- One study out of Portland, Oregon found that 96.4% of the victims in the study were female, close to 2.8% were males and 0.9% were transgender[xii]
- The same study found that 49.1% of the youth who were served by social services had a gang connection.[xiii]
Why Don’t Victims Seek Help?
Captivity, confinement, isolation. Victims have been locked in rooms, trunks of cars, and other inappropriate places and isolated from friends and family.
Use and threat of violence. Victims and their loved ones have been beaten, raped, tortured, assaulted and threatened.
Fear, shame, self-blame, hopelessness. Victims have been so traumatized that they blame themselves for their abuse and/or see no way out of the situation.
Dependency. A trauma bond develops between victims and perpetrators.
Human Trafficking Language
Please take a look at an article by Lisa Thompson regarding the language we use to talk about human trafficking and those involved.
A Preface to the “Chart of Preferred Terminology for Sex Trafficking and Prostitution” Lisa L. Thompson Vice President and Director of Education and Outreach National Center on Sexual Exploitation.
[i] Kevin Bales. Disposable People. University of California Press, Berkeley and Los Angeles, 1999, p. 8.
[iii] Victims of Trafficking and Violence Protection Act of 2000: Trafficking in Persons Report. U.S. Department of State, 2020. https://www.state.gov/reports/2020-trafficking-in-persons-report/
[iv] “Assessment of U.S. Activities to Combat Trafficking in Persons 2004.” June 2004. http://www.justice.gov/archive/ag/annualreports/tr2004/us_assessment_2004.pdf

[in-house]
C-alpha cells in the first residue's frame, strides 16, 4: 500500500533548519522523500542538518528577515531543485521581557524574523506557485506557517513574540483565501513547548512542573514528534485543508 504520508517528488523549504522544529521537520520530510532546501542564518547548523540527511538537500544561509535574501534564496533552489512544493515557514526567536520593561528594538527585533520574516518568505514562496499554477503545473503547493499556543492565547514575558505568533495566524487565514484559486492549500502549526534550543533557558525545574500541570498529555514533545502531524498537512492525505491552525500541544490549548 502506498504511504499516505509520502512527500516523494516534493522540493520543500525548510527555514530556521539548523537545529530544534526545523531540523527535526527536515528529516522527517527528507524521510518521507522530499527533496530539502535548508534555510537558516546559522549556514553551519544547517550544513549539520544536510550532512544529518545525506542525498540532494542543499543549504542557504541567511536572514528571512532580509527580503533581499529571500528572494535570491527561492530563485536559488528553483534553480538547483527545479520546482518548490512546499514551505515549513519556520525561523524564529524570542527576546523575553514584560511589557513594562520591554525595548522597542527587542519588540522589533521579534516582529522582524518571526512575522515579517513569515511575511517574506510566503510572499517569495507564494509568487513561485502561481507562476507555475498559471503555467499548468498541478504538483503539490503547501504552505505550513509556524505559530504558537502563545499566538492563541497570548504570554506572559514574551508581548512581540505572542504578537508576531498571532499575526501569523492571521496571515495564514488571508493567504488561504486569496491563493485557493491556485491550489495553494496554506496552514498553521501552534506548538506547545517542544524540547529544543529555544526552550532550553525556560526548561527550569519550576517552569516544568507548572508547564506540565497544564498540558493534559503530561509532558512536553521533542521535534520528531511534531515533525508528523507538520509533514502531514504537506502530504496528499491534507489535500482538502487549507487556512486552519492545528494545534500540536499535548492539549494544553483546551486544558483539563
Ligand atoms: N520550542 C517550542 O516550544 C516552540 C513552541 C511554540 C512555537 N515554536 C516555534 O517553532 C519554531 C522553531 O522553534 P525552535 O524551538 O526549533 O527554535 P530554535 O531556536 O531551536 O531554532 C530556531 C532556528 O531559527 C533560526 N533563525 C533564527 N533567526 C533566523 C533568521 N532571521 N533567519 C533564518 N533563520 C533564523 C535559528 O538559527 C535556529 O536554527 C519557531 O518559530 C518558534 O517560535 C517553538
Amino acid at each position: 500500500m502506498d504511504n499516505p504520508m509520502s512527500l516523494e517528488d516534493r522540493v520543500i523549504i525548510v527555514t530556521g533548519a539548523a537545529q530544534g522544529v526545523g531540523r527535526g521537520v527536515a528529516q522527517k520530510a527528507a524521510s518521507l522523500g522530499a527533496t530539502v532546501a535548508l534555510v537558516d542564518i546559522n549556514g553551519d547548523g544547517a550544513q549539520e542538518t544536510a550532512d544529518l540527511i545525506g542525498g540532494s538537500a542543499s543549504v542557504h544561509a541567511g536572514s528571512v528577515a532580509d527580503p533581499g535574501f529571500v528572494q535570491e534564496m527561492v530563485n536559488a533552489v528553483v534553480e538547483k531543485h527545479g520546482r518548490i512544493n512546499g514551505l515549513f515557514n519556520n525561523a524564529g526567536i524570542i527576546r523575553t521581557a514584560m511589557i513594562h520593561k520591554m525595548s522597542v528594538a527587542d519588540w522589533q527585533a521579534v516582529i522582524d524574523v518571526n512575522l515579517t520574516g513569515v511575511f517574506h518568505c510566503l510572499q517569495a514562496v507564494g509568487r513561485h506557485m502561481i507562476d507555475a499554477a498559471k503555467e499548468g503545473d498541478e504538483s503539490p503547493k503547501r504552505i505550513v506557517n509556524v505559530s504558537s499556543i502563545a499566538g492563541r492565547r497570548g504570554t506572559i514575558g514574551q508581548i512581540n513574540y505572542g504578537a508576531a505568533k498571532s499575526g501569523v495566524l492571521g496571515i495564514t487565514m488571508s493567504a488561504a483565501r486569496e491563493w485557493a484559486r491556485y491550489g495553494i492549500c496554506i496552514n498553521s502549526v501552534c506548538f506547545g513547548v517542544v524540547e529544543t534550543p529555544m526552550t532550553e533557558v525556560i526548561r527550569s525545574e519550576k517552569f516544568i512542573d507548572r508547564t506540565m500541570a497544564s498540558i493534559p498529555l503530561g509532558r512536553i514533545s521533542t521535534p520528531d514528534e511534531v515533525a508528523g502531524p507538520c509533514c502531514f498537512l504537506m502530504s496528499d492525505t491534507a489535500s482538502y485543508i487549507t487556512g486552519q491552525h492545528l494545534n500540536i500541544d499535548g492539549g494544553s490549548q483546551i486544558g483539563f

[v] (Estes & Weiner, 2001). http://aspe.hhs.gov/hsp/07/humantrafficking/litrev/
[vi] http://aspe.hhs.gov/hsp/07/humantrafficking/LitRev/ https://sgp.fas.org/crs/row/R44953.pdf
[viii] “2020 Trafficking in Persons Report.” U.S. Department of State. https://www.state.gov/reports/2020-trafficking-in-persons-report/
[ix] Commercial Sexual Exploitation of Children in the U.S., Canada, and Mexico, op. cit., n. 4, page 131. See also J. Greene, S. Ennett, and C. Ringwalt. (1999) “Prevalence and correlates of survival sex among runaway and homeless youth.” American Journal of Public Health. 89(9) page 1406. http://sharedhope.org/wp-content/uploads/2012/09/ArizonaRA.pdf
https://rems.ed.gov/docs/Human%20Trafficking%20101%20for%20School%20Administrators%20and%20Staff.pdf, National Center for Missing and Exploited Children https://www.missingkids.org/home, U.S Department of Homeland Security https://www.dhs.gov/blue-campaign
[xii] [xiii] http://www.justice.gov/usao/or/downloads/the_csec_report.pdf
[i] Written Testimony of Ernie Allen, Former President and Chief Executive Officer, National Center for Missing and Exploited Children for the U.S. House of Representatives Subcommittee on Crime, Terrorism and Homeland Security Committee on the Judiciary on ‘Domestic Minor Sex Trafficking’, Washington DC, September 15, 2010.[ii] “Teen Girls’ Stories of Sex Trafficking in U.S.” ABC Primetime, February 9, 2006. http://abcnews.go.com/Primetime/story?id=1596778&page=1